COVID vaccine misinformation threatens coronavirus response in Africa

Credit: Themba Hadede/AP
Credit: Themba Hadede/AP
Immunization experts in Africa have decried the lack of a deliberate effort to counter misinformation about COVID-19 vaccines.

‘‘As far as I know now in Africa, there is no organized ground plan to counter misinformation about COVID-19 vaccines,” said Prof. Phelix Majiwa, a pioneering molecular biologist and professor on the faculty of veterinary science at the University of Pretoria, South Africa.

Prof. Phelix Majiwa

He cited the Africa Science Media Center, where he made his comments during a media briefing, as the first attempt to share information in an organized way of responding to this misinformation.

“It is unfortunate that misinformation is partly coming from church leaders,” he said. “They oppose the use of vaccines with a lot of misinformation. Information based on vaccines must be balanced with the language that is understandable.”

Given that misinformation is widespread, Africans should make sure these narratives do not become entrenched, as they could be disastrous in many respects, he advised.

“The consequences are that misinformation somehow shapes public perception against the vaccines, resulting in some people being reluctant or opting not to take vaccinations,” he explained.

“Everyone concerned about the welfare of Africans should be involved in fighting anti-vaccines,” he added, noting that the vaccine development process is compounded by other challenges.  “With misinformation, anti-vaccine groups could make vaccination against COVID-19 much more difficult than already is.’’

Pieces of misinformation abound but can be grouped into various categories, according to Majiwa. Some are directed toward vaccines in general or any disease whatsoever. Others are addressed to specific companies that manufacture vaccines or various individuals who may not have a financial interest in vaccine development or even any remote connection to vaccines.

The health and economic implications of the virus should actually encourage anti-vaccination groups to acknowledge the role of science in contributing to the wellbeing of society, he said. “Scientists have worked very hard based on prior knowledge and have used various knowledge and safe tools to find vaccine candidates.”

Pushing back against misinformation

He advised journalists, faith leaders, local community leaders, professionals and science communicators in Africa to explain to their readers and followers the need for vaccination as a means of disease control. This will increase the likelihood of vaccine uptake on the targeted population.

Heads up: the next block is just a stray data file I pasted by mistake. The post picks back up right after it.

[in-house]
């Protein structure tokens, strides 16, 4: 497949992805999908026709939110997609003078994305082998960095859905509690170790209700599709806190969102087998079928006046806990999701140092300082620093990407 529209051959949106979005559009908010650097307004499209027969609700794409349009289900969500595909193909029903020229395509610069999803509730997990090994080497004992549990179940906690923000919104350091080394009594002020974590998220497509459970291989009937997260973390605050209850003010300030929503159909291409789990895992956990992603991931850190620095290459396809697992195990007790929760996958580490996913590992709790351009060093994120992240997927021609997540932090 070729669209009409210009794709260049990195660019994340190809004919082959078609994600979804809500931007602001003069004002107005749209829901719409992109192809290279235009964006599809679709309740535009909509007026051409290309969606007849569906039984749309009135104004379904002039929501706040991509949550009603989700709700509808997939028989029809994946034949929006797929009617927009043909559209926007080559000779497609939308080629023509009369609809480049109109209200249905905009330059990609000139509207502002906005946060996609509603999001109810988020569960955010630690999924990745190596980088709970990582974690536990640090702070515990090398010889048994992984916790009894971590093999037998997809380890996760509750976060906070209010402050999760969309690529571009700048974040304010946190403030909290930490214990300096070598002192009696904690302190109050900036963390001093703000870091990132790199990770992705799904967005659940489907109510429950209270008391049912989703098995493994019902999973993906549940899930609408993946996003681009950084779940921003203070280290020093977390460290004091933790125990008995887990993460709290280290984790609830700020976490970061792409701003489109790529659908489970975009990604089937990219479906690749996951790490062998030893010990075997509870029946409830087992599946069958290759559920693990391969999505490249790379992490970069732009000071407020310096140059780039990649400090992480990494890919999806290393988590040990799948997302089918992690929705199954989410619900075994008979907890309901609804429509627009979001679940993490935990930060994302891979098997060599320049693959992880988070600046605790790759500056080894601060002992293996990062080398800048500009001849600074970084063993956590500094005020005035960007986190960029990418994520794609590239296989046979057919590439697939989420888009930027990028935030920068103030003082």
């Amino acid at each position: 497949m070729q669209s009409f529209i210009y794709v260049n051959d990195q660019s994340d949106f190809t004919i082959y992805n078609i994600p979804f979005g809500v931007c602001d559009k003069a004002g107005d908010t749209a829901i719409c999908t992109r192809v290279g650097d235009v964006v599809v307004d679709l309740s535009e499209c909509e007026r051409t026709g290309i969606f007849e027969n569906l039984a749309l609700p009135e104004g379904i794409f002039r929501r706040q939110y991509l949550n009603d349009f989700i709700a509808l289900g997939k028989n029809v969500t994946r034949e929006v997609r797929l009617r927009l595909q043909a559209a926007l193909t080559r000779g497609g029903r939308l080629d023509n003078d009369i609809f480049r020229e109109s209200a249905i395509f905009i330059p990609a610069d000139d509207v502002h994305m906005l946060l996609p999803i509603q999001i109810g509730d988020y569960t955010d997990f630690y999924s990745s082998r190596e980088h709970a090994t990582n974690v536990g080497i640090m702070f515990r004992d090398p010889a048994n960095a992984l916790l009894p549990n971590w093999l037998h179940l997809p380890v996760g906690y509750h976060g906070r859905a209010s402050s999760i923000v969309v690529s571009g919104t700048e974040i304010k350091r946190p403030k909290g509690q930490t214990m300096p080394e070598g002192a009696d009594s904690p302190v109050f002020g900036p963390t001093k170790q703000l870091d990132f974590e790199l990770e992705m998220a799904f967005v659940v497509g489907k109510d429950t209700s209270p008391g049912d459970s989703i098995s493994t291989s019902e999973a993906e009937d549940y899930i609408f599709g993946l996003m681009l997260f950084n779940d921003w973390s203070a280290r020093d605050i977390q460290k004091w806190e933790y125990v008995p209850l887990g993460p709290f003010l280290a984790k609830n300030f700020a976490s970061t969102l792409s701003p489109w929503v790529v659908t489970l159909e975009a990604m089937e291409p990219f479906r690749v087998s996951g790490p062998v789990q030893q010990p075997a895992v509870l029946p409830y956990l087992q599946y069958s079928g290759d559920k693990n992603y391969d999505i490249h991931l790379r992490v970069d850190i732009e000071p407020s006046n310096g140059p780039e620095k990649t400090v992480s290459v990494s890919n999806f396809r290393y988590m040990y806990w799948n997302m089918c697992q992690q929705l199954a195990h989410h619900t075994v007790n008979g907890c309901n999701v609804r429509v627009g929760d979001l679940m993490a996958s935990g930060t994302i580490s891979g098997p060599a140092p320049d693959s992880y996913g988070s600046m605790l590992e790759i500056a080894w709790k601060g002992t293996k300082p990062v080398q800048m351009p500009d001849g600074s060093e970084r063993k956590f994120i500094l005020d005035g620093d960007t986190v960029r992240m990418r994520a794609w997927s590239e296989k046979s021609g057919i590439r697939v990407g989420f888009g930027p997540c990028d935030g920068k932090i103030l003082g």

Anti-vaccine campaigners are claiming that 90 percent of the people in poorer countries will not opt to get the COVID vaccine in 2021. Existing campaigns, such as those supporting immunization against polio and measles, are already facing opposition from some religious leaders, which is hindering the vaccine uptake process in Africa.  Most anti-vaxxers base their opposition on religious arguments and misinformation, not necessarily on science or professional advice.

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Experts say two issues haunt Africa:  Acceptance by the population, given the ongoing campaigns against vaccines; and accessibility to and sustainability of vaccines for general use.

“Messages against vaccines are posted in social media although some of them go to mainstream media, either in small or big circulation, but they are very aggressive. Some are veiled, others mixed with half information,” Majiwa said. “People pay attention to them. If not, they would not have been posted by media consistently.”

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Misinformation must not take root in Africa, he warned, as it could make vaccination campaigns more difficult and the safety of the rest of the world could be compromised because of risks posed by travel and economic activities.

“I am calling on communicators and journalists to verify information and to push back against misinformation by providing reliable information on vaccines as both vaccines and information about them has become available,” he said.

Trusted experts should form part of the messaging effort as African countries need up to 70 percent of their citizens to accept vaccines in order for them to work.

“If you have less, you may not be able to control the virus,” Majiwa said. The 70 percent compliance rate must be confined within a country’s boundary as the likelihood of interactions at various boarders will make stopping the spread of the virus much more difficult.

The first versions of the vaccines that require cold storage at temperatures of minus-70C are not going to be available in a number of developing countries that do not have the infrastructure, he said. Meanwhile, an Africa-based consortium has formed to buy vaccines, with some African countries are already contributing to the effort.

Kenya’s Ministry of Health said vaccination has been one of the most successful and cost-effective public health interventions in history, as evidenced by the eradication of smallpox, a significant reduction in the prevalence of poliomyelitis and the dramatic reduction in morbidity and mortality from several other illnesses.

Verenardo Meeme is an independent science journalist and content producer for various media outlets in sub-Saharan Africa, including the UK-based Science and Development Network (SciDev.Net). Follow him on Twitter @vanmeeme

A version of this article was originally posted at the Cornell Alliance for Science and has been reposted here with permission. The Cornell Alliance for Science can be found on Twitter @ScienceAlly 

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